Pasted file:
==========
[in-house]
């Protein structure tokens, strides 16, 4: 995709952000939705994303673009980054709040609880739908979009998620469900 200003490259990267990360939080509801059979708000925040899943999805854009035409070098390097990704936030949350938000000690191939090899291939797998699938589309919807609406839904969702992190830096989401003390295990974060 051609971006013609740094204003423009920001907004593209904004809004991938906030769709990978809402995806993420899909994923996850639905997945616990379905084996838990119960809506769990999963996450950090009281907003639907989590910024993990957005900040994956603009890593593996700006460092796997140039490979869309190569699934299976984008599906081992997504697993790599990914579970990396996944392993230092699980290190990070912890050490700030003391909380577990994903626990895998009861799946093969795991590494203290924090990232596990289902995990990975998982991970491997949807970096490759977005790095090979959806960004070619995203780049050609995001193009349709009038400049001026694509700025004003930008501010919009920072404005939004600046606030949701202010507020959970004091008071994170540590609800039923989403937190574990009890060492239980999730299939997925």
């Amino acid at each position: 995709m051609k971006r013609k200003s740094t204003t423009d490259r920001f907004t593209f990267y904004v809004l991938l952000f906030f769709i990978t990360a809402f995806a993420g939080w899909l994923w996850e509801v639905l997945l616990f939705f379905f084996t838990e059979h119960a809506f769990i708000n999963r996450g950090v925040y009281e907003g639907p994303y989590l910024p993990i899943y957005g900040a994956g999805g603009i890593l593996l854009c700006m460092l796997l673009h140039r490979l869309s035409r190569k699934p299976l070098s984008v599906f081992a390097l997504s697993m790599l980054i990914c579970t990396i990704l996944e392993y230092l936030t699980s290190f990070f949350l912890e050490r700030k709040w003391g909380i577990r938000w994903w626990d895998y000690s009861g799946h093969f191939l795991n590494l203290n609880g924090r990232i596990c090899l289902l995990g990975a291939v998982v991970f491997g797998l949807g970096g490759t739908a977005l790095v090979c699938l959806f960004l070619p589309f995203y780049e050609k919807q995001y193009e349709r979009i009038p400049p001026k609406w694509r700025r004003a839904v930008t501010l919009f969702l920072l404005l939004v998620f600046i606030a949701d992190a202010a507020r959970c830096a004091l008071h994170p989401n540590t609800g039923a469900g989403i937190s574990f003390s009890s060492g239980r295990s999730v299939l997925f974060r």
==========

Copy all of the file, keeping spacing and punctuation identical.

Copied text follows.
[in-house]
């Protein structure tokens, strides 16, 4: 995709952000939705994303673009980054709040609880739908979009998620469900 200003490259990267990360939080509801059979708000925040899943999805854009035409070098390097990704936030949350938000000690191939090899291939797998699938589309919807609406839904969702992190830096989401003390295990974060 051609971006013609740094204003423009920001907004593209904004809004991938906030769709990978809402995806993420899909994923996850639905997945616990379905084996838990119960809506769990999963996450950090009281907003639907989590910024993990957005900040994956603009890593593996700006460092796997140039490979869309190569699934299976984008599906081992997504697993790599990914579970990396996944392993230092699980290190990070912890050490700030003391909380577990994903626990895998009861799946093969795991590494203290924090990232596990289902995990990975998982991970491997949807970096490759977005790095090979959806960004070619995203780049050609995001193009349709009038400049001026694509700025004003930008501010919009920072404005939004600046606030949701202010507020959970004091008071994170540590609800039923989403937190574990009890060492239980999730299939997925």
């Amino acid at each position: 995709m051609k971006r013609k200003s740094t204003t423009d490259r920001f907004t593209f990267y904004v809004l991938l952000f906030f769709i990978t990360a809402f995806a993420g939080w899909l994923w996850e509801v639905l997945l616990f939705f379905f084996t838990e059979h119960a809506f769990i708000n999963r996450g950090v925040y009281e907003g639907p994303y989590l910024p993990i899943y957005g900040a994956g999805g603009i890593l593996l854009c700006m460092l796997l673009h140039r490979l869309s035409r190569k699934p299976l070098s984008v599906f081992a390097l997504s697993m790599l980054i990914c579970t990396i990704l996944e392993y230092l936030t699980s290190f990070f949350l912890e050490r700030k709040w003391g909380i577990r938000w994903w626990d895998y000690s009861g799946h093969f191939l795991n590494l203290n609880g924090r990232i596990c090899l289902l995990g990975a291939v998982v991970f491997g797998l949807g970096g490759t739908a977005l790095v090979c699938l959806f960004l070619p589309f995203y780049e050609k919807q995001y193009e349709r979009i009038p400049p001026k609406w694509r700025r004003a839904v930008t501010l919009f969702l920072l404005l939004v998620f600046i606030a949701d992190a202010a507020r959970c830096a004091l008071h994170p989401n540590t609800g039923a469900g989403i937190s574990f003390s009890s060492g239980r295990s999730v299939l997925f974060r």